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Family benefit changes have come into force

By South Wales Evening Post  |  Posted: January 08, 2013

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MORE than a million better-off families have lost some or all of their child benefit.

Families with one parent earning more than £50,000 lose part of their child benefit and it will be fully withdrawn where one parent earns above £60,000.

The government hopes to save £1.5 billion a year as a result of the changes.

David Cameron described the move as "fundamentally fair" but Labour said it was a "huge assault" on families.

The prime minister said: "I'm not saying those people are rich, but I think it is right that they make a contribution. If we don't raise that... from that group of people — the better off 15 per cent in the country — we would have to find someone else to take it from."

Shadow chancellor Ed Balls said the Government should tax the richest, rather than make changes that affect those on middle incomes.

Swansea East MP Sian James said her office was bracing itself for a deluge of inquiries about the changes.

The changes came in yesterday — the day before a Commons debate over the welfare system, when MPs were set to discuss plans to break the link between benefit rises and inflation.

Other changes set to come into force throughout the year will affect council tax benefit and housing benefit.

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  • missbuffay  |  January 08 2013, 10:39PM

    I agree that if people choose to have children then they should pay for them. However, why just abolish child benefit for people that work, why not remove child tax credits aswell. Or at least limit the amount, for example, to 2 children per household. I realise that this sounds harsh but removing child benefit is not going to resolve the bigger (and more costly issue) of families that have lived a life on benefits and are getting away with popping out children as a way of increasing their income and house size.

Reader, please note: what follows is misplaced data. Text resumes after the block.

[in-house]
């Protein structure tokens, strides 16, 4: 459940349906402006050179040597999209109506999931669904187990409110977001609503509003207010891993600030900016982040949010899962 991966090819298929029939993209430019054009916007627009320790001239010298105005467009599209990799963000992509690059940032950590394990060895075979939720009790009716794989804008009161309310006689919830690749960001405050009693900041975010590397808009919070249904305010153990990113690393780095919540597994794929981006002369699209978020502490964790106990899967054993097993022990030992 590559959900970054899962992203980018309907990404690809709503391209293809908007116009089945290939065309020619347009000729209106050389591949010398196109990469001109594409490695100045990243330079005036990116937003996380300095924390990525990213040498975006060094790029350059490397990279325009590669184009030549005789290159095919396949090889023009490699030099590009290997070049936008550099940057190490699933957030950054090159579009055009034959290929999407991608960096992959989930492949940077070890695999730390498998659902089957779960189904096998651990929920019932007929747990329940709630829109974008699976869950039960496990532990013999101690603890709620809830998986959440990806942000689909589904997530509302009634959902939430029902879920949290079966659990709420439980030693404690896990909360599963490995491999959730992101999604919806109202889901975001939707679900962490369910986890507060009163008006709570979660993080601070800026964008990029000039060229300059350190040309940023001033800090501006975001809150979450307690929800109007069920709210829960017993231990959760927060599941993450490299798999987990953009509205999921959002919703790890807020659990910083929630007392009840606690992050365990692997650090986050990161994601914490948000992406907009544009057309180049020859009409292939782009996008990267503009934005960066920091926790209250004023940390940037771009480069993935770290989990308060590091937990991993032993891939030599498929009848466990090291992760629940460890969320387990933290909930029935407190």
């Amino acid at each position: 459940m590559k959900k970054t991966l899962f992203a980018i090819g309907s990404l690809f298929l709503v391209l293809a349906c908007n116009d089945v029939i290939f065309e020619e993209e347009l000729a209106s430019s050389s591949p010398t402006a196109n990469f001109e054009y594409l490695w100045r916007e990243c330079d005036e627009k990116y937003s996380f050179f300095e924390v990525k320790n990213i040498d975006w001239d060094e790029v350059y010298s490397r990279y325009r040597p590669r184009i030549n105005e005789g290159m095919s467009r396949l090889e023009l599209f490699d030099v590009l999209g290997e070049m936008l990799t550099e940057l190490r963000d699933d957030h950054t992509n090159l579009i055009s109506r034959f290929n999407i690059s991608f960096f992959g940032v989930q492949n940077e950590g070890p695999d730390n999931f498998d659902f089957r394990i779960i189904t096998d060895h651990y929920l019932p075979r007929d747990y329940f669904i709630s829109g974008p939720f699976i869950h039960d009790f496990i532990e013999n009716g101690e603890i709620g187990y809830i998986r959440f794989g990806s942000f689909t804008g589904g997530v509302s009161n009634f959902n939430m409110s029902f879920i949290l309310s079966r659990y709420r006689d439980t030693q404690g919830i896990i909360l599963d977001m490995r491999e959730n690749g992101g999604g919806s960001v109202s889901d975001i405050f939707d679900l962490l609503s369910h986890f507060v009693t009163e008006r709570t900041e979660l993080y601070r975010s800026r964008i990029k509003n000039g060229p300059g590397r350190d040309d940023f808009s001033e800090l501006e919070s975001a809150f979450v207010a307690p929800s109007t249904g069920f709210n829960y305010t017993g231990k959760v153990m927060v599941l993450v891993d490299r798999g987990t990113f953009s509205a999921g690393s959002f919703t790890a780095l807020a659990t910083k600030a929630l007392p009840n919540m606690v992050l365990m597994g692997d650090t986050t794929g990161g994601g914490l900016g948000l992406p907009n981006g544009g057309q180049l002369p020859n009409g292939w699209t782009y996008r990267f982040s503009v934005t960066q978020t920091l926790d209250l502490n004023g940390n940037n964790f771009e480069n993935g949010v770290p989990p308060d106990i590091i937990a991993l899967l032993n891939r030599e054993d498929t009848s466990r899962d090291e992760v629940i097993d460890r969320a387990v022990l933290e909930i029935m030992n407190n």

• GorsseinonJoe  |  January 08 2013, 12:17PM

    Can anyone justify earning a possible £100k a year and still be given a "benefit" handout of £1,750 a year from ANY Government? The average wage in the UK is £26,500, probably the average in Wales is a lot lower than this. Only the top 15% of earners will "lose" some of this benefit, I use the term loosely because I would suggest that earning over £50,000 a year is hardly on the breadline when there are families surviving on £12,000 who get less than those on the upper limits for Child Tax Credits. Let's get Mean Testing in and give benefits to those who need them not those who don't.

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  • Jiffy  |  January 08 2013, 9:45AM

    williamwaun - you are clueless fool. The taxes you pay today are not being kept in a little box that's opened up when you hit 70.

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  • williamwaun  |  January 08 2013, 9:22AM

    I will end up working till I'm 70+ I would have paid enough taxes in my lifetime to support myself. Sorry if I hit a nerve Jiffy.

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  • Jiffy  |  January 08 2013, 8:25AM

    Poor, sad williamwaun doesn't understand that these children will be expected to pay to keep him well, fed and warm when he's past begin able to pay his way in the tory Britain.

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  • williamwaun  |  January 08 2013, 8:08AM

    About time to, why should a person on 50k a year have child benefits. You wanted the children why should you expect me and others to pay for your children. The last Government got us into this mess, and if we don't take control of our debts we will end up like Greece. I get up every morning to go to work and there are others in my village who have never worked in their lives, with several children. Like I said you wanted the children, now you pay for them.

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